North Finchley regeneration - more questions than answers

The North Finchley regeneration consultation has prompted a bit of discussion. Here’s my view. Please read the end even if you can’t bear to read everything in between!

The meeting was poorly advertised – no leaflets, no posters, no ads in the two local papers – so, not surprisingly, there was not a huge turnout. There were BAPS members there – I think we all had learned of the event from Mr Mustard‘s blog. While I love Mr Mustard’s blog, and the blogs of the other Barnet bloggers, the council cannot claim that it properly informed people that this consultation was taking place. Mr Joshua Stanton, who was responsible for managing this event, admitted more could have been done but said he was satisfied with the turnout. Why? I’m going to bet that the vast majority of people in North Finchley had no idea this event was taking place. This seems to reflect the way LBB does things: don’t make a proper effort to announce the event and then claim the low turnout is a sign that people don’t care.

The event was poorly managed too. A printed board with the names of existing businesses in North Finchley was mounted on the wall, and a plan of the high street, with a few buildings built on it, was on a table. Both were in the narrowest space on the first floor of the Artsdepot, creating a lot of congestion but providing no information about the proposed rejuvenation. There were cards to write ideas on and hanging plastic containers in which to mount them. Cute but seemingly pointless. Was someone going to take this information and do something with it? Who knows?

The presentation was not great either. Read Barnet Eye and Mr Mustard’s blog to get a good report of who said what, and that the council didn’t want to talk about, or let anyone else talk about: parking. It was pointed out more than once that the parking issues are at the heart of the issue but Barnet doesn’t want to know. That’s no reason for us to be quiet.

You’ll see from Barnet Eye and Mr. Mustard‘s reports that while the audience was told that North Finchley was getting a grant of £1.1m from the Mayor’s Outer London Fund and £400,000 from Barnet Council (both generously giving us back some of our money), we had to prise out of them the information that MUF, an urban renewal architectural firm represented by Liza Fior, which had been appointed by who-knows-what procedure, was being given a budget of £600,000 and was being paid £60,000. Another £14,000 (£1000 a month for 14 months) is being paid to Sally Williams, though it’s not clear what she’ll be doing; she doesn’t like meetings, so I guess she won’t be convening any with the leaders of the subgroups.

We weren’t told what the budgets of the other three subgroups – arts and culture, community, business – would be, but the remaining £828,000 divided by three gives £276,000 each, which is not a lot for the purpose. Note that a non-Barnet resident/business gets well paid to work in Barnet, but the leaders of the other three subgroups, all from Barnet, are volunteers, expected to take on this commitment on top of their full-time jobs – at least in the cases of Tracey Cooper (arts and culture) and Helen Michael (business); I don’t know about Brenda Goldberg (community). I think they need and deserve our support.

It came out that all the money has to be spent within a year, and that MUF has to present drawings for its plans within six weeks. Two of Liza’s initial ideas were shot down as soon as she suggested them. This is why it is essential that we locals get involved. Otherwise, an outsider’s ideas about how our high street should look will be imposed – and we might not like the result. And you know from the outset that your commitment will be limited to a year too.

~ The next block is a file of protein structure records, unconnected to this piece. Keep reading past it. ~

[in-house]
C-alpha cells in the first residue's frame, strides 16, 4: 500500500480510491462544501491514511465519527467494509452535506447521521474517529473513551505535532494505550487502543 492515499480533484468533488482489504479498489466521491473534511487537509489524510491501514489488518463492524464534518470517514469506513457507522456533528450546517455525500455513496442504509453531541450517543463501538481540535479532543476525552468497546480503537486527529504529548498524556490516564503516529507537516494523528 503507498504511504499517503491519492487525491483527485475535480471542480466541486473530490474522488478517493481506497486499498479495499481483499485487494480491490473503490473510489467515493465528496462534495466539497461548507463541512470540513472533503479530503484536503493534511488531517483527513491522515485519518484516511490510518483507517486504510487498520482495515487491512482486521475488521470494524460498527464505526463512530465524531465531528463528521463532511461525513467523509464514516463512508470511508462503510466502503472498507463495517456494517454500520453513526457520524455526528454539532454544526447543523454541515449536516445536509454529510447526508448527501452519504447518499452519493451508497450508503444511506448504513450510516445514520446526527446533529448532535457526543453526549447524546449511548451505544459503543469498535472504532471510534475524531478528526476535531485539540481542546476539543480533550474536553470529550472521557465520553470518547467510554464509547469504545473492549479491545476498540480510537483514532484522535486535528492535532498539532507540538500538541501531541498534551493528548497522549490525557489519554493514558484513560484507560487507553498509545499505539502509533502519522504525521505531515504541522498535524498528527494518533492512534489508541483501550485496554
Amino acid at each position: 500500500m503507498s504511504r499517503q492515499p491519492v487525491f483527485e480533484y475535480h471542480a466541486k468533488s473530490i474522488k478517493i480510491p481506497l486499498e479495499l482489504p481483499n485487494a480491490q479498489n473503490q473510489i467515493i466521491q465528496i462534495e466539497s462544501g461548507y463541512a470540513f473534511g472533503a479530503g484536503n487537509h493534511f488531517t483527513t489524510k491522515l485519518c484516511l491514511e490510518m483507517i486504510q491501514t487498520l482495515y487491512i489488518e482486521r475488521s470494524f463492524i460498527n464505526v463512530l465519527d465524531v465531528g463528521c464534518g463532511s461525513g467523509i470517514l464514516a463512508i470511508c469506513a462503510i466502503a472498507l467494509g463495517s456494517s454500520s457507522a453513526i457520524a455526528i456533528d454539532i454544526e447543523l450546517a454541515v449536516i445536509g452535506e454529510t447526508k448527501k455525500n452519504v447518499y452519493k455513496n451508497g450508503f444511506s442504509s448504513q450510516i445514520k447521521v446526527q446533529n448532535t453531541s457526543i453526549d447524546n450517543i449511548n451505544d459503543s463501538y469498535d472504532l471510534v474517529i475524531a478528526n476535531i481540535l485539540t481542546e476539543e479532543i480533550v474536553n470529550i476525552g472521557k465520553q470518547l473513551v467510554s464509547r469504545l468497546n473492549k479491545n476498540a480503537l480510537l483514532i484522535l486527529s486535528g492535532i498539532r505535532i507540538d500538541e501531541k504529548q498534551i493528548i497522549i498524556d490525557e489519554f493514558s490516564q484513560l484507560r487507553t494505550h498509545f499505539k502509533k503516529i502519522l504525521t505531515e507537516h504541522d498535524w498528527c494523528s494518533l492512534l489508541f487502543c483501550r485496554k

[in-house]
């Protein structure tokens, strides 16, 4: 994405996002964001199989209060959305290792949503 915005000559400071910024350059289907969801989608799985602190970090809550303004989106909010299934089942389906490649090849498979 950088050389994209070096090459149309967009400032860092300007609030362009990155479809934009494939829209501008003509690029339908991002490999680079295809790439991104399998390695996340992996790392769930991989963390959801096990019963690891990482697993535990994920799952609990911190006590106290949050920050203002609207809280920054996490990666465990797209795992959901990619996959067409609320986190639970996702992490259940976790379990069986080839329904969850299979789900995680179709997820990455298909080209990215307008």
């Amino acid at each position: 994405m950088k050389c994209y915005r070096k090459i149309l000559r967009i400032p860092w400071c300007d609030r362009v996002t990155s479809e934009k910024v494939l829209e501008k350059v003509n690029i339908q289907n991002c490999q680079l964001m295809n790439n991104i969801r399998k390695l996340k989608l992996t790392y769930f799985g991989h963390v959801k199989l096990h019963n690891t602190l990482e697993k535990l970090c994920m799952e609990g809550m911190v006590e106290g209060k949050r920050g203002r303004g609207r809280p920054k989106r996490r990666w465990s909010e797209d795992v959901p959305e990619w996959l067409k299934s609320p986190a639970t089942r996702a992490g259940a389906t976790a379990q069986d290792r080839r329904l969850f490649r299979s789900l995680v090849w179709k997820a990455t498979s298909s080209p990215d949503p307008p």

Liza does not seem to be leading a subgroup; she’s been appointed to do a job. She told me she had to prepare her drawings within six weeks so the work could be put out to tender, and that she would be showing the drawings to the subgroups. Now here’s the worrying bit. I asked what impact the comments of local residents would have – what if they disagreed with the proposals? I can’t say I got an unequivocal answer. I asked the same question of Joshua Stanton. Well, people would be listened to but if there were no consensus, the council has the responsibility to decide. But, I pressed – and you know I really pressed – what if there were a consensus among the residents and it opposed the ideas as presented? Well, the council has the responsibility … MUF may present really great ideas, but we have to make sure that the consultation is a real one, not just window dressing. Only if we are involved can we instantly raise objections if they become necessary.

Some of the ideas proposed by the subgroup leaders sound interesting, but how far will the money go to realising them, and what is the long-term benefit for the high street? There were suggestions of turning empty shops into space for ‘young entrepreneurs’ and community groups, but there was only airy-fairy talk of how the rents would be paid and no indication of what would happen after the money ran out. Would you like to guess? Better still, would you like to work on these groups to ensure that if only one idea was initiated, it would be one that had a real chance of positive and long-term impact.

People have raised great ideas but there’s no point in us just talking to each other. If you can, please get involved – if only so we know what’s going on. I suggest you e-mail Joshua Stanton and tell him you have only just heard of the project and want to be involved.


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